That was his position just after WW II, when the atomic problems were just being studied—and be­fore the RNA-DNA chemistry of genes was discovered.

We now know that genes have built-in self-repair kits, and can very rapidly and neatly repair damage to the genes caused by radiation or other disruptive forces—within limits, of course! What those limits are, we don’t know—and the bird who comes out with figures on how many mutations and cancers a given amount of radiation will cause has no more solid data than Dr. Muller had. The “reasonable level of radiation” obviously must be greater than zero—there is self-repair. But nobody knows what it is, and we’re a long way from finding out.

Moreover, remember the second basic law—you can get what you want if you can pay the cost. We want electric power. The cost is not just so many dollars; it, like the automobile, will have a cost in terms of human lives. And don’t think you can escape it. Even the Sun takes a toll in lives, with its radiations causing deaths, mutations, and cancers. (And deaths by exposure to its heat, too.)

Let’s assume that the wild-guess figure of 30,000 deaths, mutations, et cetera, a year resulted from widespread use of nuclear power plants. (That’s a wild assumption, completely unprovable, and almost certainly wrong—but assume it for discussion.)

Compare those 30,000 deaths and maimings per year with the life-cost per year of the auto­mobile. And the way things are going, it’s evident that we hold that the mobility that the auto­mobile gives us would be cheap at twice the price; the death rate is rising, and yet no one says any­thing about banning the use of the deadly machines.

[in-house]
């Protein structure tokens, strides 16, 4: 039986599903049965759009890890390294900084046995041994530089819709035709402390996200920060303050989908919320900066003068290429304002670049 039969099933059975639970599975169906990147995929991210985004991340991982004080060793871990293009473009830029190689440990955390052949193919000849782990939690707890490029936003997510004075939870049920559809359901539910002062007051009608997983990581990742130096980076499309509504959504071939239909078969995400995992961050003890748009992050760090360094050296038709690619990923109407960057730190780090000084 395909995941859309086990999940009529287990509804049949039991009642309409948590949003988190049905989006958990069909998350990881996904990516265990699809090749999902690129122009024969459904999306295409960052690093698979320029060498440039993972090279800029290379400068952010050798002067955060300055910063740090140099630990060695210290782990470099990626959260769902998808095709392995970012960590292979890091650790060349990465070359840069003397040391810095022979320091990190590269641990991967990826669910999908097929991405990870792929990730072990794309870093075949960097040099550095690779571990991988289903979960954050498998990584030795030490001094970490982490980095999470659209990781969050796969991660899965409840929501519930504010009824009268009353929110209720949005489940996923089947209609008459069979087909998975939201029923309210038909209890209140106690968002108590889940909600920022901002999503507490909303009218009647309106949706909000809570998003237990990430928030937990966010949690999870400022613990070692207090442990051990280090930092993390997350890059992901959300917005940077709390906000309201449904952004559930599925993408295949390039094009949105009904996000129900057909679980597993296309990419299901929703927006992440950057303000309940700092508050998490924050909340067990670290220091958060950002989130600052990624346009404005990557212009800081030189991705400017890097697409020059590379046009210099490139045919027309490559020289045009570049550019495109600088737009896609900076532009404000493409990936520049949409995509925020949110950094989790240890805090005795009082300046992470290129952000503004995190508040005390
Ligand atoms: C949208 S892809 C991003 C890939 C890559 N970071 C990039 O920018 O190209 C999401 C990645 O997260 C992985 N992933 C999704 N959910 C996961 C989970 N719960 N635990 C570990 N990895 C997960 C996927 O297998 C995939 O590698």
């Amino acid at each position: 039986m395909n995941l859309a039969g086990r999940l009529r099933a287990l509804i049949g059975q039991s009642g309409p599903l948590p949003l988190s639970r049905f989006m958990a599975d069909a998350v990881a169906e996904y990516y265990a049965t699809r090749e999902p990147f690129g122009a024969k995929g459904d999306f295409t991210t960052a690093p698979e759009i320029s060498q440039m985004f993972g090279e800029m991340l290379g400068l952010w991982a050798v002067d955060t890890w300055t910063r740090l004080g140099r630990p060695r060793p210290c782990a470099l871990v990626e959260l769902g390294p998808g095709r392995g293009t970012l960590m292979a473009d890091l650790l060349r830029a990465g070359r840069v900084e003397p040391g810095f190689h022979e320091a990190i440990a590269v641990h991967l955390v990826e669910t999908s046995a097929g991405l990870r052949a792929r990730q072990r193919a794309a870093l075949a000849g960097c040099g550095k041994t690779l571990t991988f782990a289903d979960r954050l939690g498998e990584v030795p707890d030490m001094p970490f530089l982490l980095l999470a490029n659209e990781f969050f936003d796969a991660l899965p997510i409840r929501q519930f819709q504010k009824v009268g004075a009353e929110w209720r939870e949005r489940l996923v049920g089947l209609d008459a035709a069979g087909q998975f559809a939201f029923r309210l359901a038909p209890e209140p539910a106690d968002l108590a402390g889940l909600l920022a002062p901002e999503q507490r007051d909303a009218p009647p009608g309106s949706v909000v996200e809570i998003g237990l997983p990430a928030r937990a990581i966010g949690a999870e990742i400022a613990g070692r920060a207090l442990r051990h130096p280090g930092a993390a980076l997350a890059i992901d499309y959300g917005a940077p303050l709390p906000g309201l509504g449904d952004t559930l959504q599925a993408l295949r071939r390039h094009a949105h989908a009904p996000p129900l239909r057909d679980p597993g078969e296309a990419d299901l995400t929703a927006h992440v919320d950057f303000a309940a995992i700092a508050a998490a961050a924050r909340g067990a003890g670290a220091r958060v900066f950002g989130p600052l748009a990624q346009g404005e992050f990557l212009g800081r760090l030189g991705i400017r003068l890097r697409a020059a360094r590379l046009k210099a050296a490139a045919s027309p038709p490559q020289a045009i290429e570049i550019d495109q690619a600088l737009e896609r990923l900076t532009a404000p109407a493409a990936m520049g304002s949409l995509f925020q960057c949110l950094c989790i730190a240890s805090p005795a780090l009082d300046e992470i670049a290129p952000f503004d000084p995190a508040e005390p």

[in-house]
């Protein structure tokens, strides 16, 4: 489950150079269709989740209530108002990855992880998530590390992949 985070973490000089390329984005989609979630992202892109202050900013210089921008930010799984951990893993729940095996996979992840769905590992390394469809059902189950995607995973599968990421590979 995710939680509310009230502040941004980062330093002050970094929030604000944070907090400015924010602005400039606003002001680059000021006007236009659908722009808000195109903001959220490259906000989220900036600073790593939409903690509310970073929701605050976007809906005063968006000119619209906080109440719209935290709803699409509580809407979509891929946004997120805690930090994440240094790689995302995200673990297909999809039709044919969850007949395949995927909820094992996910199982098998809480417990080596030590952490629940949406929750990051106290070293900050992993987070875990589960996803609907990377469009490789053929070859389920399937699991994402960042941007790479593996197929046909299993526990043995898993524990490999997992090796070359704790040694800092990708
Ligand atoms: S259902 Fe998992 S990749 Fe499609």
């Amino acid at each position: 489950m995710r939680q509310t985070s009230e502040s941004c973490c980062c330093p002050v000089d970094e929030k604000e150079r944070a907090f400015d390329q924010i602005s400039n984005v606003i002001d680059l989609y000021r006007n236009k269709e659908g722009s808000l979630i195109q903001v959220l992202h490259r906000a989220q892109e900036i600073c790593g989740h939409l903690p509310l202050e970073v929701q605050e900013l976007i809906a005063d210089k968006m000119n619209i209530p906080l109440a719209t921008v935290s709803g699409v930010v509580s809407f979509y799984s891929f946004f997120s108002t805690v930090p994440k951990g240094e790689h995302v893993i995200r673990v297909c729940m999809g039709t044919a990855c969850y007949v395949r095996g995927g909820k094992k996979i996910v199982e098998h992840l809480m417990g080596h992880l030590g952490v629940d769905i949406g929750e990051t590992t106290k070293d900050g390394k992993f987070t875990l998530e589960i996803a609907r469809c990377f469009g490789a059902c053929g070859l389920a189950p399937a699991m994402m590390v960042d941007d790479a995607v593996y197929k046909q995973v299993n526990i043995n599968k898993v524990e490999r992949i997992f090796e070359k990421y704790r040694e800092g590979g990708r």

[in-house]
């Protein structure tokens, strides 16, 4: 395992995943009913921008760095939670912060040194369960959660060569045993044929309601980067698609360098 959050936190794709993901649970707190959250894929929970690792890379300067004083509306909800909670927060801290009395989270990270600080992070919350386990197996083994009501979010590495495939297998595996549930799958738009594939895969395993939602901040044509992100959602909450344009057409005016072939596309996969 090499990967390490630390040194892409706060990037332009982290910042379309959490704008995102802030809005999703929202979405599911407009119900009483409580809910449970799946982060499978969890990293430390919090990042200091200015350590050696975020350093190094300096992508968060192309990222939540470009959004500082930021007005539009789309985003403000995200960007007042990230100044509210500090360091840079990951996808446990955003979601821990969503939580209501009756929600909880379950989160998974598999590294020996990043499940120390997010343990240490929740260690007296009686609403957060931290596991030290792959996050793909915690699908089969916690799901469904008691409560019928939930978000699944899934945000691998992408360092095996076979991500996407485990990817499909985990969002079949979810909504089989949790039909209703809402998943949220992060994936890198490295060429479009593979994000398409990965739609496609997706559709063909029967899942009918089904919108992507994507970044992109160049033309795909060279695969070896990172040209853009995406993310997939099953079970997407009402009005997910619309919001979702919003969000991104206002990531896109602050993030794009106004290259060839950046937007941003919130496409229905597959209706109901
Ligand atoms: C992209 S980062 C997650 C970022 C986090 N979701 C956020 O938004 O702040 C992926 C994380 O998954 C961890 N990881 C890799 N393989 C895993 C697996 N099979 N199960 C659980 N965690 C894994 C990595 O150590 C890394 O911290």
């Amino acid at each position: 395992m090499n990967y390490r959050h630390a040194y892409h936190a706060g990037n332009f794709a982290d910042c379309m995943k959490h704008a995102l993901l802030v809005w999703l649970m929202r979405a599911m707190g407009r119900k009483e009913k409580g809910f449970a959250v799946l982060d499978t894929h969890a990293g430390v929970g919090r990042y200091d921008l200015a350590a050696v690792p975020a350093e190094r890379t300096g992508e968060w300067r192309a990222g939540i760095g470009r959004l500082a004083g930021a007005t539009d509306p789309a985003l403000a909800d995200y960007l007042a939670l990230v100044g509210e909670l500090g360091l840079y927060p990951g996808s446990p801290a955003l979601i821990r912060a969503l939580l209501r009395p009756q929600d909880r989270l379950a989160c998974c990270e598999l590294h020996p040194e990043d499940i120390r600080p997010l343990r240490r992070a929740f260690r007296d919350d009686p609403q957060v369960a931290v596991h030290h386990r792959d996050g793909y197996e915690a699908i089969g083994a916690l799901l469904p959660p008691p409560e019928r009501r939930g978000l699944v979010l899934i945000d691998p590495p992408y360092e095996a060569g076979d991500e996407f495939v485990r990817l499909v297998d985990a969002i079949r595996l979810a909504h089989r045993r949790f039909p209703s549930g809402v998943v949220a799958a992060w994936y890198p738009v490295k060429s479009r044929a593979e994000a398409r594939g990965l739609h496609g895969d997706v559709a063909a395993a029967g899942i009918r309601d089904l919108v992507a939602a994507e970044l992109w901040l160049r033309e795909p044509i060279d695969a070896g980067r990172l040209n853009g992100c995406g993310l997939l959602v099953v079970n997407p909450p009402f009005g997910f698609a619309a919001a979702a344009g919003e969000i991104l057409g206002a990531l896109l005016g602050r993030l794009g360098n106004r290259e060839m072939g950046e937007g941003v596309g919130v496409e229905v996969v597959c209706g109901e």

Of course, the automobile is the principal cause of death by smog, too. There’s great to-do about anti­pollution devices to attach to the car—but nobody is proposing laws that end the problem once and completely by banning the auto­mobile.

With respect to the automobile, in other words, there is none of the hysterical absolutistic, all-one sided solution of “Ban the car!”

But the hysterical and political pollution on the “Ban the power plant!” is going great guns.

Of course, we demand our full quota of electric power; we just want them to give it to us from a power plant that produces no pol­lution whatever, and we want it now.

Too bad.

Even God’s design of power plant gives off radiation leakage.

May I suggest that we’ll get a lot better results if we accept that the Universe gives nothing for nothing, and that there will be a cost for every worthwhile thing.

That there is no such thing as a Perfect Solution, and the use of good judgment and design are an Optimum Engineering Compromise.

As of right now, there is a lot of far-from-optimum design in use; it can be cleaned up and damned well has to be before we start paying the bankruptcy price the Universe charges those who don’t acknowledge their bills. Di­sastrous Collapse.

But we can not solve the actual pollution problem with either po­litical or hysterical pollution.

It calls for judgment—not para­noia on the subject.